At Common Sense Institute our focus is on jobs and the economy. We know with a more prosperous Colorado: individuals have more opportunity, families flourish, and communities thrive. CSI’s goal is to provide research that is based on the facts. No time is more important to understand the facts than ahead of elections as we look to choose our next slate of local leaders.
To inform the upcoming elections in Aurora, CSI is issuing the latest facts on homelessness, housing and crime so that voters can have the latest information ahead of going to vote.
This report analyzes the current state of Aurora crime and crime rates. Common Sense Institute (CSI) focused data from Colorado Crime Statistics and focused on statistics reported by the Aurora Police Department.[i]
CSI aims to offset fear with facts. Media reports and anecdotal observations might not present the full picture. Actual crime data, especially compared to other jurisdictions and the entire state, clarifies reality. Statewide crime statistics combine both urban and rural areas, and because they are overarching, will often be lower than those of individual cities. Aurora’s data shows a darker picture than other cities as its crime rate has been increasing. Policymakers and local leaders can affect change more effectively as they understand CSI data.
- Aurora crime is up.
- Aurora’s crime rate rose 12.4% from 2008 to 2022. The crimes against persons rate rose 46%. The crimes against property rate rose 17.7%.
- Aurora has a Crime Concentration of 151.6%, meaning Aurora’s crime is 51.6% more concentrated than Colorado’s. The likelihood of being a crime victim in Aurora is much higher.
- Police strength and performance are down.
- The arrest rate by the Aurora Police Department has decreased by 49.6% since 2008, while clearance rates have dropped 59%.
- From 2008 to 2023, the Aurora Police Department Budget per resident increased 52.1% in nominal dollars, but only 7.4% in inflation adjusted dollars.
- Aurora’s police force strength has not increased with the population. The number of Aurora Police Department personnel has increased 19.3% since 2008 but decreased 3.7% per 100,000 residents.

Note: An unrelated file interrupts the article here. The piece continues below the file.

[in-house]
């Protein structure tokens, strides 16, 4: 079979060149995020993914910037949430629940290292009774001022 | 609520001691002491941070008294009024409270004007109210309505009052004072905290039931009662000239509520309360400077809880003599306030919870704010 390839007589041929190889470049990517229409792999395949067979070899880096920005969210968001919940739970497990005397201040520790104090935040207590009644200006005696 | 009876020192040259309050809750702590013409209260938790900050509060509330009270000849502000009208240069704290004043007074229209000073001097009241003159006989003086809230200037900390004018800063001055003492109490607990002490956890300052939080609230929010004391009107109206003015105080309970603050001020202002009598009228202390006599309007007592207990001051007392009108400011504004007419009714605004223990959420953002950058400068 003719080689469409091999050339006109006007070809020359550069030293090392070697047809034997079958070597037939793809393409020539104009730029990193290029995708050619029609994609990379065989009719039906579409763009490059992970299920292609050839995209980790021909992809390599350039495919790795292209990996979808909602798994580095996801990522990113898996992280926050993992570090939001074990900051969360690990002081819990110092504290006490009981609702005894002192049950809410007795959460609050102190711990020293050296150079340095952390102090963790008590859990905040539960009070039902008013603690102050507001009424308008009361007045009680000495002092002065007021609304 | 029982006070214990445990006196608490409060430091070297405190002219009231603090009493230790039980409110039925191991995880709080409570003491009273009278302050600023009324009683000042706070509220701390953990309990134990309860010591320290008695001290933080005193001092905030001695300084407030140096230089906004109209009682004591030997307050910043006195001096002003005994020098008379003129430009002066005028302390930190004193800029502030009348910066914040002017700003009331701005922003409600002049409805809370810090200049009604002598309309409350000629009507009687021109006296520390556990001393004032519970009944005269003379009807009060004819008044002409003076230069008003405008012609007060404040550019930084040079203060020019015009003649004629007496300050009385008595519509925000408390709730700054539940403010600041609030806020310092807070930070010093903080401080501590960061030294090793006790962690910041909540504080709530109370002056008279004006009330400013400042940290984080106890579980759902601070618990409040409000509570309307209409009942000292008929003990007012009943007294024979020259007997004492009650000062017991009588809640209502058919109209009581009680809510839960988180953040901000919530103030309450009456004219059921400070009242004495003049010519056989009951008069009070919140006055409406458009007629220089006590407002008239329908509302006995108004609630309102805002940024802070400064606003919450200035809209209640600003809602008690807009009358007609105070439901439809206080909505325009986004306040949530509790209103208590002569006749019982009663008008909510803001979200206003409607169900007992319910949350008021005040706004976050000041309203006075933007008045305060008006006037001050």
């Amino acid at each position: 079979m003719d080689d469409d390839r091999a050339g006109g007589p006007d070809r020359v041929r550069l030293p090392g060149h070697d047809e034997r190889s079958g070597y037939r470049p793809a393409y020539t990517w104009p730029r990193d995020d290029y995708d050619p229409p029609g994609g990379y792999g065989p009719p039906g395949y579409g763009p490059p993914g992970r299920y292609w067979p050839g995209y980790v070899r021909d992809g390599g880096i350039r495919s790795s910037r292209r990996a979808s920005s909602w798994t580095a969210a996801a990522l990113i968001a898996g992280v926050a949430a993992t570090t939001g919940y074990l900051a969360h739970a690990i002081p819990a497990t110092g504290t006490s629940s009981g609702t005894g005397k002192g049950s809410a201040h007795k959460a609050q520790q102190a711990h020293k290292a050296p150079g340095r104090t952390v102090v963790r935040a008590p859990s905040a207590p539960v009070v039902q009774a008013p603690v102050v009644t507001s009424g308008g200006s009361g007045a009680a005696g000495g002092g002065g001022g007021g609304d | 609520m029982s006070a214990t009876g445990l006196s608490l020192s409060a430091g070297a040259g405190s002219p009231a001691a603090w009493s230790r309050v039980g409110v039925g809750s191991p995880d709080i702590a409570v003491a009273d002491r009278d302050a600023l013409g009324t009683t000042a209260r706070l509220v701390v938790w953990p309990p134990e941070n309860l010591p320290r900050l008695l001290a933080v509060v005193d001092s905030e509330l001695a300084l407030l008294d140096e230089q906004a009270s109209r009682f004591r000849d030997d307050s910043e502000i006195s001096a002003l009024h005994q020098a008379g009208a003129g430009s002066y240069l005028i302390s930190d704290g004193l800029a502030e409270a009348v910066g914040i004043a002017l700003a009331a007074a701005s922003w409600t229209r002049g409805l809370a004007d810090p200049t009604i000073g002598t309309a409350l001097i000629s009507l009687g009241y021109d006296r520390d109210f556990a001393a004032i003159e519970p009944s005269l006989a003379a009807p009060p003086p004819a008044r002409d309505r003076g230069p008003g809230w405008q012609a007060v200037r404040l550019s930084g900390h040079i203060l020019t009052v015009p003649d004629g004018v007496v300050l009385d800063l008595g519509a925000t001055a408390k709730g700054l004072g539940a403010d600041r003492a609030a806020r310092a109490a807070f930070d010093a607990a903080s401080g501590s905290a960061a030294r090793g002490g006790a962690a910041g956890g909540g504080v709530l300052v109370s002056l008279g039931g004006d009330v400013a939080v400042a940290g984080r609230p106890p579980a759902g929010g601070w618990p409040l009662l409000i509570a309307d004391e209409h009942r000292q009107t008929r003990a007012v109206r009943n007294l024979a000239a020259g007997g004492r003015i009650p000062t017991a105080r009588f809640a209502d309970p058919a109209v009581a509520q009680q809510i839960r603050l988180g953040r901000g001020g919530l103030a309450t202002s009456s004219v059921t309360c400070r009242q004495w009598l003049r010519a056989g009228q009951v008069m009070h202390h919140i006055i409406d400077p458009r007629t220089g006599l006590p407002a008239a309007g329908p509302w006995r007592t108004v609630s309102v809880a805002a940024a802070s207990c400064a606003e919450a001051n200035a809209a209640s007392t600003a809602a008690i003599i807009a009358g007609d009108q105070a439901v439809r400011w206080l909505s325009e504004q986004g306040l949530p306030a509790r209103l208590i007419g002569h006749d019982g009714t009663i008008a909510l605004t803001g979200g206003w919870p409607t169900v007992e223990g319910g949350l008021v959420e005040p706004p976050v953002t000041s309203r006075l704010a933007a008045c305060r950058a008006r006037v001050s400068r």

- Aurora City Council revised its civil services hiring practices to remove inefficiencies and is implementing a new program to monitor crime rates, police department budgets, and manpower.
- The number of sworn officers on patrol has increased by 15.4% since 2008 and there are 412.
- Aurora Police Department response times have increased in all three patrol districts. From 2012 to 2022, response times rose 45.2% in District 1, 57.3% in District 2, and 33.6% in District 3.
- Following the July 2022 change to penalties for motor vehicle theft in Aurora, motor vehicle theft rates have declined 28.6% from 630 per 100,000 residents to 450 per 100,000 in June 2023.
Aurora, though it contains a relatively low concentration of homelessness, has emerged as a focal point of Colorado’s homelessness problem. Since 2020, its homeless population and especially its unsheltered homelessness rate have grown at alarming levels. Although the most recent trends show stabilization, the city has significant work to do yet.
The system of resources addressing homelessness is at a critical point. Though funding has increased significantly in recent years, much of the increase is from one-time federal, state, and municipal spending that will shrink over the next few budget cycles. As spending on homelessness has risen annually, the unsheltered and chronically homeless populations have also risen. Housing affordability in Colorado has plummeted, overall price levels are at record highs due to inflation, and the state’s housing inventory is dangerously low. These are precursors for sustained high levels of newly homeless persons.
- Over the last 5 years, Aurora’s homeless population has grown by 47%—nearly eight times faster than the city’s total population growth between 2019 and 2021.
- Since 2019, the number of chronically homeless in Aurora has risen by 85%.
- Since a low in 2019, the unsheltered share of Aurora’s homeless population has grown by 443%.
- This has occurred despite an available supply of approximately 6,125 shelter beds in the Metro Denver region. Previous reporting has indicated many of these beds remain vacant.
The City of Aurora has experienced large increases in population for many years. Housing demand has risen accordingly, but unlike other Colorado cities, Aurora has increased the supply of housing to meet demand. The result is that since 2005, average housing prices in Aurora have been lower than the state average despite increasing 121% in the last ten years. The housing outlook, however, continues to face challenges. Combined with 20-year record mortgage rates, affordability has decreased by more than half.
This report analyzes affordability trends and estimates whether there is a deficit or surplus in housing units in Aurora, Colorado.
- Due to elevated prices and rising interest rates, the affordability of purchasing a home in Aurora is at the lowest point in more than 20 years, nearly doubling in cost in the last eight.
- Housing costs are outpacing income, so home affordability has decreased by 122% since 2013.
- Unlike other Denver Metro cities, the housing supply deficit in Aurora has been reduced significantly in the last 5 years.
- Between approximately 1,166 and 1,804 permits are needed annually through 2028 to close the city housing supply deficit and meet the demands of future population growth.
- Aurora’s housing gap is nearly closed.
- 59% of permits issued in Aurora since 2011 are for single-family structures and 49% for multi-family structures.
- Homebuilders’ confidence has declined 41% since a recent high in February 2022.
Stay tuned to CSI for all the latest updates and check out all our research here. Don’t forget to vote by November 7!